Joining them on the Iron Will tour were Rose Funeral, a deathcore band from Cincinatti, and Vital Remains,a long-standing death metal band from Rhode Island. When we arrived at Empire, Rose Funeral was just starting their last song. They were skullcrushingly loud and heavy even from the back of the room, with a hammering bass. There were about twenty people on the floor, fairly enthusiastic fans it seemed - during the breakdown, people started jumping around and 4 to 6 people were having a small pit. I thought to myself, if the opener is this loud from the merch area, how am I going to survive the headliners?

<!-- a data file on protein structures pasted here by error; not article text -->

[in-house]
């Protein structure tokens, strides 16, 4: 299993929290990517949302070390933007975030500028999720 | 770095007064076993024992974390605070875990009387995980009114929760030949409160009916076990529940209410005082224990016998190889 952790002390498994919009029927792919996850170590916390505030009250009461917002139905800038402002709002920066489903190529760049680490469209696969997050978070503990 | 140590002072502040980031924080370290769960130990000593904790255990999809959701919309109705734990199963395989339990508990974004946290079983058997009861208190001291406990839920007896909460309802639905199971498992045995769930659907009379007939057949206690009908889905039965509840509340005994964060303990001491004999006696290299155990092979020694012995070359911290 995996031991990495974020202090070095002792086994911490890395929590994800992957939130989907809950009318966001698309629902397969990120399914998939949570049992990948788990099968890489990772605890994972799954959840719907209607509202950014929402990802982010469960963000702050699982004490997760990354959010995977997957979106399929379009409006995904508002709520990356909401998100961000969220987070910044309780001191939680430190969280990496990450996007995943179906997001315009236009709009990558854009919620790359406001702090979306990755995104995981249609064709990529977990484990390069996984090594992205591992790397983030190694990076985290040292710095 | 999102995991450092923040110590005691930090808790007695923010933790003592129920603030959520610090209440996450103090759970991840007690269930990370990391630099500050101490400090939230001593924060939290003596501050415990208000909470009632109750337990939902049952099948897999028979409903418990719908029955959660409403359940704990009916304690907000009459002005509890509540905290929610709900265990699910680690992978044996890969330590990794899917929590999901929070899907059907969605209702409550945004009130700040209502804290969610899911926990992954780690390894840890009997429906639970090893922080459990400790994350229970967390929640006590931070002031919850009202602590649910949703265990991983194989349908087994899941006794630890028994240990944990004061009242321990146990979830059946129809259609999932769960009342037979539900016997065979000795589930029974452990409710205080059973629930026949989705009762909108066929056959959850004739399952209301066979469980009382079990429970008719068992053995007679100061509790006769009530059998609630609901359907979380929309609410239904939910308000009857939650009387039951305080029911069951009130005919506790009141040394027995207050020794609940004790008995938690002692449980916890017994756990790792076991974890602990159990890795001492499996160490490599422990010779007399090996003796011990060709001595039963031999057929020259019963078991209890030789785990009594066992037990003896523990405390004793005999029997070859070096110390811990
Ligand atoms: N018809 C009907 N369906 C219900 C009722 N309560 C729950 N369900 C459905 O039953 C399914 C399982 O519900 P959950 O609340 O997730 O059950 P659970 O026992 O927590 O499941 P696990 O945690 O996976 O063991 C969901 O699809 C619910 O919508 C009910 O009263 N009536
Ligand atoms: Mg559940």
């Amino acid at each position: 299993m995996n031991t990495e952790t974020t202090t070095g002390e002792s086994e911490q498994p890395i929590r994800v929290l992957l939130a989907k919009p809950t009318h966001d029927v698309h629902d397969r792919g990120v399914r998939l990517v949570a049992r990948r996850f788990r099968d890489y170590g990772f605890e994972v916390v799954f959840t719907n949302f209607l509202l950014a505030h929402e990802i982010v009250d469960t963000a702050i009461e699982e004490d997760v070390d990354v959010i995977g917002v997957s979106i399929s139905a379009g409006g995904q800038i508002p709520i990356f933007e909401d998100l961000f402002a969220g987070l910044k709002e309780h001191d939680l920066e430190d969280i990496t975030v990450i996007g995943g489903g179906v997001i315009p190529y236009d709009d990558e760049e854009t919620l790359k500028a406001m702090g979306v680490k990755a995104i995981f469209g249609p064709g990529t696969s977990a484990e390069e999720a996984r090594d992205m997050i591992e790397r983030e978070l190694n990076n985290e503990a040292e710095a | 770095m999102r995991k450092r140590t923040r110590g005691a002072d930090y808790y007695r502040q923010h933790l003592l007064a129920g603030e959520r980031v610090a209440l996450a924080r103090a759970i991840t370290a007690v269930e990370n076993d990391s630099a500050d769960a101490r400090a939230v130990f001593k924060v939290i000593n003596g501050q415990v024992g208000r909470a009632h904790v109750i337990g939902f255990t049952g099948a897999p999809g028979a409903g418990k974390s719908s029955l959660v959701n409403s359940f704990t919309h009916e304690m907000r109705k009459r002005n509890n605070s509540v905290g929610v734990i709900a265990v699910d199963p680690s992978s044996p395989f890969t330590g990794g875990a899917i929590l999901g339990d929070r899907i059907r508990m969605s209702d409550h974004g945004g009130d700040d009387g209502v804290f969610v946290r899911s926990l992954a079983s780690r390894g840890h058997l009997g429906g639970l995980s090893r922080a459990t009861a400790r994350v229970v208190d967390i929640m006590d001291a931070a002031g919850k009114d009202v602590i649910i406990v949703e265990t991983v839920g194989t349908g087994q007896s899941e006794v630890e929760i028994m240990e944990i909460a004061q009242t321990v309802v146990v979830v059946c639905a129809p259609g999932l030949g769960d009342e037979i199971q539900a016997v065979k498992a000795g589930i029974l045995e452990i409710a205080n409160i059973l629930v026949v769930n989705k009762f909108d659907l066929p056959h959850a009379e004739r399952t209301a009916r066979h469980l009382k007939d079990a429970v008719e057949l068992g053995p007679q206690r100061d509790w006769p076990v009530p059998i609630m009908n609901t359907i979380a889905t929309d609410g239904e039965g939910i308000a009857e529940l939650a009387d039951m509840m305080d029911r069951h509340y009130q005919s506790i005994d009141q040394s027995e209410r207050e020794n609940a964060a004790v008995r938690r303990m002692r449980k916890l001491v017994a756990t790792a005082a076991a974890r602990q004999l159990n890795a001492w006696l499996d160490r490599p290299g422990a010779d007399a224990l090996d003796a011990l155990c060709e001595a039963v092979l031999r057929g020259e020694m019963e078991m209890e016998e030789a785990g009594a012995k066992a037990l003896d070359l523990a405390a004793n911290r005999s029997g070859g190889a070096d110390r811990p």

Vital Remains was also loud, but in contrast to Rose Funeral's hammering sound, their sound had a rumbling or rolling feel to it - a sound that made you want to move, bang your head, or perhaps run into the pit (although I didn't, for whatever reason). They referred to themselves as "old school death metal" and urged us to "keep it underground!" The singer called for a Wall of Death for the song "Hammer Down the Nails," and the ensuing pit took up almost the whole floor (we were still hanging out on the railing near the merch area; I was tempted to go take part in the wall of death but the number of bulky guys was a little intimidating). The singer also jumped down into the crowd a couple times to direct the pit, and crowd surfed at one point - very involved with the crowd and determined to make sure they were enjoying it to the max. I enjoyed their set (from my vantage point headbanging at the side) but didn't find them really remarkable. I think I may be too spoiled by melodic death metal to fully appreciate regular death metal.